I’d happily buy all of these magnificent mega-cheap income stocks in a £20k ISA

I’ve never seen so many mega-cheap FTSE 100 income stocks that I’d like to buy as I can today.

That’s not the result of a scientific survey, it’s based purely on how I feel when I work through the index looking for supremely buyable dividend income shares. There are loads of them. Many have sky-high yields and look really cheap, too.

Better still, I’ve got a brand-new £20,000 ISA allowance, and I’m keen to use as much of it as I can. I wish I could invest the whole lot today, but sadly, I’m not that rich. 

Some difficult choices to make

This means I have to pick and choose my favourites, and I’m struggling to do that. There’s a whole bundle of great dividend income stocks I’d like to tip into my portfolio today and hold for 10 years or more.

I’m looking at you, Barratt Developments, with your cheeky 7.76% yield and cheap-as-chips valuation of 5.8 times earnings. Naturally, there are risks to buying this stock. The obvious one is that house prices may crash, hitting sales and revenues.

That’s also an opportunity, though, because if inflation peaks and interest rate falls, the crash may not be as brutal as many fear. I’m tempted by another house builder, Taylor Wimpey, which yields 7.80% and trades at 6.4 times earnings.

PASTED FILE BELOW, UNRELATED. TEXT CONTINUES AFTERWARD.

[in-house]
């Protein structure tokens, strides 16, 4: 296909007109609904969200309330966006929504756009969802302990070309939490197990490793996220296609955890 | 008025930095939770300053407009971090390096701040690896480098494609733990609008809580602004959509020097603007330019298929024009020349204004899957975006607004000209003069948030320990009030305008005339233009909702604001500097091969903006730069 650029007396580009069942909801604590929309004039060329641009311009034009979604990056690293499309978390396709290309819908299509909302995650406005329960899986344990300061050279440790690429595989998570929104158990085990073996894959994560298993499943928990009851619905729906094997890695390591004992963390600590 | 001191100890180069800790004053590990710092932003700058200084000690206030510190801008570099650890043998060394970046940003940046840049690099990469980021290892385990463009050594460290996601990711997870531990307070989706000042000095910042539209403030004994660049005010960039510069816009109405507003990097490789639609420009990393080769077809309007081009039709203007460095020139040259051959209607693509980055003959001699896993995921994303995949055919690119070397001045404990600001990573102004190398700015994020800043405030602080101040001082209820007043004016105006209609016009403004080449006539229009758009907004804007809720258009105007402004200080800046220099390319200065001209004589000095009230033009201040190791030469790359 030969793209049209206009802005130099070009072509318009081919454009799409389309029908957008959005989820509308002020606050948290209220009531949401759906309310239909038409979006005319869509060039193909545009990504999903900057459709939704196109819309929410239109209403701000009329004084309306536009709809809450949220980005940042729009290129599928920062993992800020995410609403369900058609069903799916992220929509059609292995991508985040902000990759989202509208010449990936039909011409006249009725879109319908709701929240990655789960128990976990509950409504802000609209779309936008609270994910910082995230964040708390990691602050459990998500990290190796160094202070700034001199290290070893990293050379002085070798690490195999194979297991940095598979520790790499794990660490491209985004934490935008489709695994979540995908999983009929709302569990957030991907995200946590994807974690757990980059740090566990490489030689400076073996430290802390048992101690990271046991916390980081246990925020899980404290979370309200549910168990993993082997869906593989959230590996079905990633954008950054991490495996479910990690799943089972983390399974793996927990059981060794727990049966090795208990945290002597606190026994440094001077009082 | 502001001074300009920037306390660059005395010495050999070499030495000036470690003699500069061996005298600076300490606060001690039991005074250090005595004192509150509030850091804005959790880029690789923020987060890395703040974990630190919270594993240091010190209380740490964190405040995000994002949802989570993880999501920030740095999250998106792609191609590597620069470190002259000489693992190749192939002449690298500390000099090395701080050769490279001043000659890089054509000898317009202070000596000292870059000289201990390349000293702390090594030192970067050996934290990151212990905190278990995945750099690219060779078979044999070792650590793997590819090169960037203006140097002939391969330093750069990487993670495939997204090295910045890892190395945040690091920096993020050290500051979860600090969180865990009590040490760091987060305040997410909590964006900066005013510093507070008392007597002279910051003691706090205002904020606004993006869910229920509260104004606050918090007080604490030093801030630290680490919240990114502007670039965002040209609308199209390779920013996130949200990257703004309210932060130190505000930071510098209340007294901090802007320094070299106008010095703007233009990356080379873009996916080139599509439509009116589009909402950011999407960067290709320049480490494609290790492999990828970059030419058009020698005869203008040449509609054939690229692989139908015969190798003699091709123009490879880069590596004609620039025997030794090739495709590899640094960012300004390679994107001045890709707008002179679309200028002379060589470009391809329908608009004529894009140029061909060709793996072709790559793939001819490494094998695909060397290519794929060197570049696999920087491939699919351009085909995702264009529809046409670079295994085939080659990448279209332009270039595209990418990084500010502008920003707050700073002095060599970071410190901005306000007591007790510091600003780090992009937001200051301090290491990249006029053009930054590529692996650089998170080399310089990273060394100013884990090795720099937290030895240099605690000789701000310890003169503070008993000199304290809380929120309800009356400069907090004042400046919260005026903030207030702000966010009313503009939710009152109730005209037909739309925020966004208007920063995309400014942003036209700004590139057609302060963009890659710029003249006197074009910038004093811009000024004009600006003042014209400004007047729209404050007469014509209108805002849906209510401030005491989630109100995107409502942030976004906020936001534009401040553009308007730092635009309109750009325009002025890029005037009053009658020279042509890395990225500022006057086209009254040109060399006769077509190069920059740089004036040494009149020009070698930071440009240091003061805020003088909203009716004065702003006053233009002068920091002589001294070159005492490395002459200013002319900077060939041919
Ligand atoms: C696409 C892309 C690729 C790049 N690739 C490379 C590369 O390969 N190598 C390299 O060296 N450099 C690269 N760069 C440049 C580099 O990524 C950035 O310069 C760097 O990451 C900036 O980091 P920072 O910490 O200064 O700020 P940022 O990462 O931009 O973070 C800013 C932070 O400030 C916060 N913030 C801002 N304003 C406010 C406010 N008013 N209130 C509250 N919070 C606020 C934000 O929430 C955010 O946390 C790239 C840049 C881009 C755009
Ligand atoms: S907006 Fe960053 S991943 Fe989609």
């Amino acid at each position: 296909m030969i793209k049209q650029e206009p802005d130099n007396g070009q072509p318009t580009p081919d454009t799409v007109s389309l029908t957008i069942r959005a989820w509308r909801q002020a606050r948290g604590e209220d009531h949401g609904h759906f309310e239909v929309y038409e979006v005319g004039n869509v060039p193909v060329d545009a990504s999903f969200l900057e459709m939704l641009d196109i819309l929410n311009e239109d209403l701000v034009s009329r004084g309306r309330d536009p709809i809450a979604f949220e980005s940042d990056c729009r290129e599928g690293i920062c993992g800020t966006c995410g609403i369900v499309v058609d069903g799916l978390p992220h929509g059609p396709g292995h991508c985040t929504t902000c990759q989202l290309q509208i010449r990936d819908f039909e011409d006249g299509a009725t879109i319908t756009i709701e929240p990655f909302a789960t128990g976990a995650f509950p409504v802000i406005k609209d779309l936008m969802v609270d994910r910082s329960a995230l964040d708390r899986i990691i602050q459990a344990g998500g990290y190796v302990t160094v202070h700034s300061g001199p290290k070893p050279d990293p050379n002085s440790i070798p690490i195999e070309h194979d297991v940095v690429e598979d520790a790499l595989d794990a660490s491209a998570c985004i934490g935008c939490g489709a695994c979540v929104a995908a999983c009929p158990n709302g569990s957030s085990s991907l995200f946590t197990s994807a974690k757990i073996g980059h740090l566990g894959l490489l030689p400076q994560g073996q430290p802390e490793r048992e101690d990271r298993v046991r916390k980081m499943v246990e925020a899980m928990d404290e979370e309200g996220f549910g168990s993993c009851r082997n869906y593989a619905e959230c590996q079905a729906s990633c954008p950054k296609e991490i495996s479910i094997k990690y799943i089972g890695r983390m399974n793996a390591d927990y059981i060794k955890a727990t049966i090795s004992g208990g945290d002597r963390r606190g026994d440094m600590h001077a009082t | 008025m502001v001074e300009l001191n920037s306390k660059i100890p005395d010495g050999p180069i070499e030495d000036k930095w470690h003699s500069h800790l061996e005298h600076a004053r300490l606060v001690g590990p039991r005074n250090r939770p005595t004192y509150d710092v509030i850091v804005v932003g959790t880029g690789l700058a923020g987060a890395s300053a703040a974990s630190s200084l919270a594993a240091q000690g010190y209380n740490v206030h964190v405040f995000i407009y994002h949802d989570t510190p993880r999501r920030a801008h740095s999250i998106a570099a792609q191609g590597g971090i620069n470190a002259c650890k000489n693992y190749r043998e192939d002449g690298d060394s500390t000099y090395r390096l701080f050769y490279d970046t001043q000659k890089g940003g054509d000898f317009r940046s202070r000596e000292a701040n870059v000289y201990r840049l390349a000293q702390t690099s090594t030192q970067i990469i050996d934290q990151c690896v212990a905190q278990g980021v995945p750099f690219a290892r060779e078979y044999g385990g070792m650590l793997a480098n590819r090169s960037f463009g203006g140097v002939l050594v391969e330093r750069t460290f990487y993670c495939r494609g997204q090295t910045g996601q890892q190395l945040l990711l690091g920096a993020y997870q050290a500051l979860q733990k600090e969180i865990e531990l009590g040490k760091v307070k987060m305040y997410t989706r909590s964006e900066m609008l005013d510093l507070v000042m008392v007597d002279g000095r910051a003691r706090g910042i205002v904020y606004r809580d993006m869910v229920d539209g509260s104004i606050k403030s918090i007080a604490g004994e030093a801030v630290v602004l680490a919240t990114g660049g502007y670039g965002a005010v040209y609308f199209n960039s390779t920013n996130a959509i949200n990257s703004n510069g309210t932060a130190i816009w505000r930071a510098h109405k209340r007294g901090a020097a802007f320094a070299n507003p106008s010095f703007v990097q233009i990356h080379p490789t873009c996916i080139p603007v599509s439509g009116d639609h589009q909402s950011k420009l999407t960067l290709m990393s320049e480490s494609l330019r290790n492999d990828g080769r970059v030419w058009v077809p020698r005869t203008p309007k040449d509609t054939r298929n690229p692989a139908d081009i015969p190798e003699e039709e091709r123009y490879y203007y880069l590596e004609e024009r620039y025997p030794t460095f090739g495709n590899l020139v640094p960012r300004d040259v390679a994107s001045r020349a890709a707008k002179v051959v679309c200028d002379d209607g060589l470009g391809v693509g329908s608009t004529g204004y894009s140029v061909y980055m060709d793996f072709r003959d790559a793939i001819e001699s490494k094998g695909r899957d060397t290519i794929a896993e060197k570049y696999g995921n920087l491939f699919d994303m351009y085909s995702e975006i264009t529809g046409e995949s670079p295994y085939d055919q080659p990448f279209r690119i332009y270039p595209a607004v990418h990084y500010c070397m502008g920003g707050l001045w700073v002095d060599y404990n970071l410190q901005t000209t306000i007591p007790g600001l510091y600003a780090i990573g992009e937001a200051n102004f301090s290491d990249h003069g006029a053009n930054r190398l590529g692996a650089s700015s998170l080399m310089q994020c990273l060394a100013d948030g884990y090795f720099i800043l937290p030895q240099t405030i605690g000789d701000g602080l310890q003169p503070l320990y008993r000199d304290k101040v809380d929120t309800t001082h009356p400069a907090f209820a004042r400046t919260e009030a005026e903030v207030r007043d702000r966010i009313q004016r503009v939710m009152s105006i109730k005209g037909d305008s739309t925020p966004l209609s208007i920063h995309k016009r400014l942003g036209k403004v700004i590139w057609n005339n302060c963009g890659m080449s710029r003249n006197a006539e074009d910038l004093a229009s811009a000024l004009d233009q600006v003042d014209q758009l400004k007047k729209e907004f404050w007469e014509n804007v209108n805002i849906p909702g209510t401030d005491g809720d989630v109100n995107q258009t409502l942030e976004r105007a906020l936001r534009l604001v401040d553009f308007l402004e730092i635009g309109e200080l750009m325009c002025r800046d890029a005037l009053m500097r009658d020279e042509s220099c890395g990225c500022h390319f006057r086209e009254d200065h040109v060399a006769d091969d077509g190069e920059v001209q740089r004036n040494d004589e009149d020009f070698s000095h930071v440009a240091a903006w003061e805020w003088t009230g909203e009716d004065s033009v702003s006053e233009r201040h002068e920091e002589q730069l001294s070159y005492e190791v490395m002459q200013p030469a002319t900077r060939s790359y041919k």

Big tobacco is still blowing out the dividends, with British American Tobacco yielding 7.74% and Imperial Brands close behind at 7.6%. They trade at 7.5 times and 7 times earnings respectively, which is dirt-cheap, obviously. Smoking is a dying industry but these dividends should still keep rolling along for years.

FTSE 100 insurers also offer solid dividends at a bargain price and relatively minimal risk. Aviva yields income of 7.29% a year while Legal & General tops that with 7.78%, while trading at a tempting 6.5 times earnings. Their share prices may go nowhere fast, but those dividends should compound over time and deliver a nice income stream when I retire.

I almost missed another insurer, Phoenix Group Holdings, which yields 9.04% and trades at 6.9 times earnings. So much choice! And I haven’t even mentioned long-term dividend income hero Vodafone Group, which yields 8.65% and trades at 9.4 times earnings.

Then there are stocks that I hold but I’d like to buy more of. Like Rio Tinto, which yields 7.09% and trades at 8.5 times earnings. Or asset manager M&G, which offers the highest yield on the index at a thumping 10.05%.

I’m in danger of getting carried away here. While a high dividend yield is exciting, it can also be a sign of a company in trouble. Many of the firms listed here have delivered scant share price growth in recent years, or fallen sharply. That’s why they’re so cheap.

The other danger is that these dividends are too high and can be cut. Rio Tinto did it recently. So did housebuilder Persimmon.

I reduce the risks by purchasing a balanced spread of stocks. Also, while I’m impatient to go on a spree today, once they’re safely in my portfolio, I’ll calm down and hold them years and years. Now I just need to scrape together the cash, do my due diligence and decide where to start. Probably Legal & General.

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